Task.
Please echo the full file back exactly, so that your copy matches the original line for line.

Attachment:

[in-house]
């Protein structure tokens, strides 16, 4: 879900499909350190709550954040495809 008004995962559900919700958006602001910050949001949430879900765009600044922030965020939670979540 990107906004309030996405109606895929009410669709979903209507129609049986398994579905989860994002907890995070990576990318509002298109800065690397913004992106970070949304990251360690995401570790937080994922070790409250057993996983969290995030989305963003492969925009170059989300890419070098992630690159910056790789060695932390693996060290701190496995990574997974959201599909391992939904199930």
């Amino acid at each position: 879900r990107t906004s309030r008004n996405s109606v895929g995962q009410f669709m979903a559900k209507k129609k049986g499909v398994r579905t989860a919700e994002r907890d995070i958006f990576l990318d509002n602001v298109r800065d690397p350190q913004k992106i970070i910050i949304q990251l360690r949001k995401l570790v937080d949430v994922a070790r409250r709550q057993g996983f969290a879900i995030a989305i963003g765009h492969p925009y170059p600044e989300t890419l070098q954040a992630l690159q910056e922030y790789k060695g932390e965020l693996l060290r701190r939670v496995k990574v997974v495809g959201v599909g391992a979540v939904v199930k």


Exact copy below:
[in-house]
């Protein structure tokens, strides 16, 4: 879900499909350190709550954040495809 008004995962559900919700958006602001910050949001949430879900765009600044922030965020939670979540 990107906004309030996405109606895929009410669709979903209507129609049986398994579905989860994002907890995070990576990318509002298109800065690397913004992106970070949304990251360690995401570790937080994922070790409250057993996983969290995030989305963003492969925009170059989300890419070098992630690159910056790789060695932390693996060290701190496995990574997974959201599909391992939904199930």
């Amino acid at each position: 879900r990107t906004s309030r008004n996405s109606v895929g995962q009410f669709m979903a559900k209507k129609k049986g499909v398994r579905t989860a919700e994002r907890d995070i958006f990576l990318d509002n602001v298109r800065d690397p350190q913004k992106i970070i910050i949304q990251l360690r949001k995401l570790v937080d949430v994922a070790r409250r709550q057993g996983f969290a879900i995030a989305i963003g765009h492969p925009y170059p600044e989300t890419l070098q954040a992630l690159q910056e922030y790789k060695g932390e965020l693996l060290r701190r939670v496995k990574v997974v495809g959201v599909g391992a979540v939904v199930k």